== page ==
Alcohol. Symptoms of alcohol poisoning in animals are similar to those in people, and may include vomiting, breathing problems, coma and, in severe cases, death.
Avocado. You might think of them as healthy, but avocados have a substance called persin that can act as a dog poison, causing vomiting and diarrhea.
Macadamia nuts. Dogs may suffer from a series of symptoms, including weakness, overheating, and vomiting, after consumption of macadamia nuts.
Grapes and raisins. Experts aren’t sure why, but these fruits can induce kidney failure in dogs. Even a small number may cause problems in some dogs.
Xylitol. This sweetener is found in many products, including sugar free gum and candy. It causes a rapid drop in blood sugar, resulting in weakness and seizures. Liver failure also has been reported in some dogs.
Dog poison No. 7: Chocolate. See above.
Dog poison No. 8: Plants. They may be pretty, but plants aren’t necessarily pet friendly. Some of the more toxic plants to dogs include:
Azaleas, rhododendrons and poinsettias. These pretty flowering plants contain toxins that may cause vomiting, diarrhea, coma, and potentially even death.
Tulips and daffodils. The bulbs of these plants may cause serious stomach problems, convulsions, and increased heart rate.
Sago palms. Eating just a few seeds may be enough to cause vomiting, seizures, and liver failure.
Dog poison No. 9: Rodenticides, if ingested by dogs, can cause severe problems. The symptoms depend on the nature of the poison, and signs may not start for several days after consumption. In some instances, the dog may have eaten the poisoned rodent, and not been directly exposed to the toxin.
Dog poison No. 10: Lawn and garden products. Products for your lawn and garden may be poisonous to pets that ingest them.
If you think your dog has been poisoned, try to stay calm. It is important to act quickly, but rationally. First, gather up any of the potential poison that remains -- this may be helpful to your veterinarian and any outside experts who assist with the case. If your dog has vomited, collect the sample in case your veterinarian needs to see it. Then, try to keep your pet calm and call your veterinarian or if your vet or an emergenct vet are not available the ASPCA Animal Poison Control Center (APCC) at (888) 426-4435. Experts at the APCC are available to answer questions and provide guidance 24 hours a day for a $60 consultation fee. The ASPCA also has a list online of toxic and non-toxic plants.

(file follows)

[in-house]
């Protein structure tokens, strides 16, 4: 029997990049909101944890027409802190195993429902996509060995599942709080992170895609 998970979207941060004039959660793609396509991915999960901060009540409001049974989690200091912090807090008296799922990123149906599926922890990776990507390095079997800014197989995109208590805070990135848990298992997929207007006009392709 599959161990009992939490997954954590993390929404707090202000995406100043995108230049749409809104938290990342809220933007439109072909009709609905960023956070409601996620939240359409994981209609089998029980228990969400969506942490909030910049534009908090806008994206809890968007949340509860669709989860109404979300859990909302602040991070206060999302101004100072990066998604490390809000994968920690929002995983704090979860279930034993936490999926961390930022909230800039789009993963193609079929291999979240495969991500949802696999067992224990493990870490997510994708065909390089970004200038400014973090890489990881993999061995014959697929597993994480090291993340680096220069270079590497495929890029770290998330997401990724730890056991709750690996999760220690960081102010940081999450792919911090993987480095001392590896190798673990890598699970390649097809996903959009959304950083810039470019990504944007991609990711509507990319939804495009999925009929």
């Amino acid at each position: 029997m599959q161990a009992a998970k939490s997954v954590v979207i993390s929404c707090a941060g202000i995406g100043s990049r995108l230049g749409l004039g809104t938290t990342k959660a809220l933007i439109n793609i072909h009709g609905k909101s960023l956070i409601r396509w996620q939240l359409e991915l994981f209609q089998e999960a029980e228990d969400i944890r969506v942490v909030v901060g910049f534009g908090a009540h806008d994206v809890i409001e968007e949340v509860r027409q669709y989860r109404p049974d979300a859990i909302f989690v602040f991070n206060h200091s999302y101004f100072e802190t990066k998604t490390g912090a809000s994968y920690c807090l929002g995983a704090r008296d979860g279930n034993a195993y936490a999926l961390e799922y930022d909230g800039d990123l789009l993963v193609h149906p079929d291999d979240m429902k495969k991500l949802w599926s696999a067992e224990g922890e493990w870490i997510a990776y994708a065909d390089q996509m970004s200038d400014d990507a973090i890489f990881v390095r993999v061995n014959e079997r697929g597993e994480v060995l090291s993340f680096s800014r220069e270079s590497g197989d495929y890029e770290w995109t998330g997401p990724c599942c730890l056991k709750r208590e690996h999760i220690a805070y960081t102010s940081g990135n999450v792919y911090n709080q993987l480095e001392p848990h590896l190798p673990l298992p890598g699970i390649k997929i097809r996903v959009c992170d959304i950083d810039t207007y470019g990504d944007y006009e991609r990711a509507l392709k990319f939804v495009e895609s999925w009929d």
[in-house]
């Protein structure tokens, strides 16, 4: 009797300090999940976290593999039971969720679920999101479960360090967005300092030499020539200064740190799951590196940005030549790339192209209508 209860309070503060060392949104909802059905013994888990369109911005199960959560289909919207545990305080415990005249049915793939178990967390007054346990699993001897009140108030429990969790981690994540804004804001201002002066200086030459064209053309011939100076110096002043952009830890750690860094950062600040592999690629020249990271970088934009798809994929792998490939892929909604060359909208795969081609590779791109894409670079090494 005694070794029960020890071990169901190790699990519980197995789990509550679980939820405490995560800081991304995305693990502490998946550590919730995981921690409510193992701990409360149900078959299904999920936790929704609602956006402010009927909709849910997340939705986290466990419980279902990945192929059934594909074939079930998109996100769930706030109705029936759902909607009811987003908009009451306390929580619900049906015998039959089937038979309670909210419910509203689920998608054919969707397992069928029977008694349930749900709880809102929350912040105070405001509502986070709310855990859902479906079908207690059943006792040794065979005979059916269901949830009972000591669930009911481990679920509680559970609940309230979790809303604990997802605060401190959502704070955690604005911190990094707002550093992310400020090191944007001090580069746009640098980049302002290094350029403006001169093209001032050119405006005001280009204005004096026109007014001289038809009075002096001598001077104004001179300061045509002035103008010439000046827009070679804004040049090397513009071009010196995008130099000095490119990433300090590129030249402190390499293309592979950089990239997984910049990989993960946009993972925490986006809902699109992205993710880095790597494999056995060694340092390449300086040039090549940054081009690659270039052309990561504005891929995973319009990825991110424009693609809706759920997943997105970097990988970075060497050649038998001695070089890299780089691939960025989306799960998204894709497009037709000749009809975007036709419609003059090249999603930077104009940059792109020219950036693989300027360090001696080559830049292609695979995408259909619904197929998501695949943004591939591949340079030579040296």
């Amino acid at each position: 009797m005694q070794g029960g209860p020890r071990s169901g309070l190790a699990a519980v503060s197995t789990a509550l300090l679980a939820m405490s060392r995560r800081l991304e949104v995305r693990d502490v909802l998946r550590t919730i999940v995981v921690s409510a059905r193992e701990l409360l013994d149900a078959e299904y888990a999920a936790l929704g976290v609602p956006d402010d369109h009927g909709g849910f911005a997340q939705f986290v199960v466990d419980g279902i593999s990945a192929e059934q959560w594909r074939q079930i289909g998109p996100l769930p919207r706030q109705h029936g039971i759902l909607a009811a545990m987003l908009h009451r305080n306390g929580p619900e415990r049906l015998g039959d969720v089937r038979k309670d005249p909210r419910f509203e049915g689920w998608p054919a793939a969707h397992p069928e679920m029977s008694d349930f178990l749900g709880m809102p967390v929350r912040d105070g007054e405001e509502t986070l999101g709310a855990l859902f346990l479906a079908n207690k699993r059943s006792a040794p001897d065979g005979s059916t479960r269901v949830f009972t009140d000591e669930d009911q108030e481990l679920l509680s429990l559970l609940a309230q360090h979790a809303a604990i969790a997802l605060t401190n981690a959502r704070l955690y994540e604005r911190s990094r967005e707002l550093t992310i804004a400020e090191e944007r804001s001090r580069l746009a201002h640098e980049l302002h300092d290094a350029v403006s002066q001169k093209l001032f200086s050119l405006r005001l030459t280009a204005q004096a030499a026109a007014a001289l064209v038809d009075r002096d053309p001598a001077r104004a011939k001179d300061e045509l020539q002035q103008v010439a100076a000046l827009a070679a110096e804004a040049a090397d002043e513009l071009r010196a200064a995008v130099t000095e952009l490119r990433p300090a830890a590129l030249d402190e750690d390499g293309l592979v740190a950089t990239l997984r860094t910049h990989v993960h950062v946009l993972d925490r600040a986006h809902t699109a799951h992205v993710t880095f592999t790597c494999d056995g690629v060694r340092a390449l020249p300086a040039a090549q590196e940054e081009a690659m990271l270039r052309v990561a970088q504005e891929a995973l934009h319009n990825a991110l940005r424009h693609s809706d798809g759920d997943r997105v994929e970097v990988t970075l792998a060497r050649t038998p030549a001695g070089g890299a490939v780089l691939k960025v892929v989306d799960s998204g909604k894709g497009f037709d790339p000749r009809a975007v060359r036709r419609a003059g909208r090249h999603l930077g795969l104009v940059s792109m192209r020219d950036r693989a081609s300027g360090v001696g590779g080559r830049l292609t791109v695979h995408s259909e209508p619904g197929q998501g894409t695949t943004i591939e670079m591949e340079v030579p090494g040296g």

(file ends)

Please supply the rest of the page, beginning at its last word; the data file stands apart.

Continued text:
ANOTHER IMPORTANT LINK:
The veterinarians at Pet Poison Helpline have perused their records for 2011, and determined the “Top Ten List” of potential poisons in our homes and yards that were the most commonly reported during 2011.
They have a $39 per incident fee. This fee covers the initial consultation as well as all follow-up calls associated with the management of the case.
Pet Poison Helpline is a 24-hour animal poison control service available throughout the U.S., Canada, and the Caribbean for pet owners and veterinary professionals who require assistance with treating a potentially poisoned pet. According to the Pet Poison Helpline, "We have the ability to help every poisoned pet, with all types of poisonings, 24 hours a day. Our knowledge and expertise of pet poisons will put your mind at ease when dealing with a potential emergency."
PLEASE NOTE: The BHCSC is not, in any way, connected to either the ASPCA or the Pet Poison Hotline. We only offer links to information and their websites as a convenience to our members and guests.
It is important to contact your regular veterinarian as quickly as you can in all emergencies if at all possible. Also keep the number of your veterinarian and the closest emergence veternarian somewhere where it can be easily seen in an emergency.